Students also seem to enjoy sharing their writing on the event for a tabloid, an interview or as a fable -- though the exercise can lead to giggling and noise. Student writers can also benefit from sharing their list of decision points, since classmates can often think of alternatives that the writers do not. By thinking through all the possible alternatives, students are better able to think about the significance of the events for the "So what?" details that they'll need in their narratives.

  1. Think of the different people involved in the event that you're narrating as characters in a piece of literature. In the same way that you'd write a character sketch for characters in a short story or play, write a paragraph on each of the people involved in the event you're writing about. Once you've finished, compare the details in your sketches to the details on the characters in your draft. Revise your draft, based on the differences that you find.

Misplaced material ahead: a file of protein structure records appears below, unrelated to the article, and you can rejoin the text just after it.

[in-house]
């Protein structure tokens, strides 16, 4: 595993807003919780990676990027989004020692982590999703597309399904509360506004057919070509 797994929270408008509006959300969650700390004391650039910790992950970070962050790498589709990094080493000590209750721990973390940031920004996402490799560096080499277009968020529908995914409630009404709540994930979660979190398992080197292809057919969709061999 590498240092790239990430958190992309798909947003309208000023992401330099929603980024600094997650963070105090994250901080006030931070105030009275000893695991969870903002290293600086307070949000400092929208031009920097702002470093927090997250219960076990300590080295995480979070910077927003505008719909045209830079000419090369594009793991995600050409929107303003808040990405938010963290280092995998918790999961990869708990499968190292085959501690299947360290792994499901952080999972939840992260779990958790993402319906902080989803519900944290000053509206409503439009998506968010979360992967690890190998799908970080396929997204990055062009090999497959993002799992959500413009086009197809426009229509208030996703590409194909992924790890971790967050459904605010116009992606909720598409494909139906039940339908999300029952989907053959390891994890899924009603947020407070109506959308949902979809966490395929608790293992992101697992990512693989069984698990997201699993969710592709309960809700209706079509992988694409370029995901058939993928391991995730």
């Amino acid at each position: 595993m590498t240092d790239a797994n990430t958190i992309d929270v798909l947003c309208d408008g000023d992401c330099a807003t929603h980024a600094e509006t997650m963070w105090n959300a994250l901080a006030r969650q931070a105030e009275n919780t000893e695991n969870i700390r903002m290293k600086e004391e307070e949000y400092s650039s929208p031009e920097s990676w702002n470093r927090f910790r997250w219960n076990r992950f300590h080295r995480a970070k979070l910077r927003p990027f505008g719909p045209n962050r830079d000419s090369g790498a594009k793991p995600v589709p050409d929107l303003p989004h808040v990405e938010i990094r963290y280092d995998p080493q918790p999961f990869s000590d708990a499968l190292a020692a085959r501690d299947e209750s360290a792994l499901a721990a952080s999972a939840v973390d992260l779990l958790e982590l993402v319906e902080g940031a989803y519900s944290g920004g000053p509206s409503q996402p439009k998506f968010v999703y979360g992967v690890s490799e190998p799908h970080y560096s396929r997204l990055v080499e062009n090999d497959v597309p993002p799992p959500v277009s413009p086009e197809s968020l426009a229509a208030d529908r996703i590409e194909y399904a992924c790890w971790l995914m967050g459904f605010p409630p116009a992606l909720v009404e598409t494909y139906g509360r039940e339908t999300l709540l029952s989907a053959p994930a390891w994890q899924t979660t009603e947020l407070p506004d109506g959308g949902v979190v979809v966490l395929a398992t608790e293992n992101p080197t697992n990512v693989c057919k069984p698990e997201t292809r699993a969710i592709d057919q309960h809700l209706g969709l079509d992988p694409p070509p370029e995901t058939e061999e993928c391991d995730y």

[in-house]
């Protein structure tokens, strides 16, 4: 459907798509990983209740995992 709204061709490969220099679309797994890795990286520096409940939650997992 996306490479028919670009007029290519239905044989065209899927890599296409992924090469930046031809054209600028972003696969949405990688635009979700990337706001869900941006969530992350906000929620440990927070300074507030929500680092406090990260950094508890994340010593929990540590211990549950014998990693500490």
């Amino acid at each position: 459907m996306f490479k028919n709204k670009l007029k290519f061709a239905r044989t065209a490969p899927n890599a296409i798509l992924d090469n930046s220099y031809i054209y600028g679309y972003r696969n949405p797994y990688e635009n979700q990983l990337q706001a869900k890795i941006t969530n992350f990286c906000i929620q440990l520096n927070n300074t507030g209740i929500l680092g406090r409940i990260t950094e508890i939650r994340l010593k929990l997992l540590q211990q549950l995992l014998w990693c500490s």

2. Sketch out the events as blocks in a comic strip. Don't worry about the artwork -- just use stick figures. What events would you focus on in your sketches? What parts would you leave out? Comic strips don't show every single event that occurs; they focus on the events that are necessary to the overall message. Once you've sketched out your blocks, take a look at your working draft. Are the blocks that you include in your comic strip included in the narrative? Are they recognizable -- how do the blocks in your comic strip relate to the organizational structure of your narrative? Are the ones that you've left out of the comic strip included in the narrative -- if so, what do they add to your overall purpose?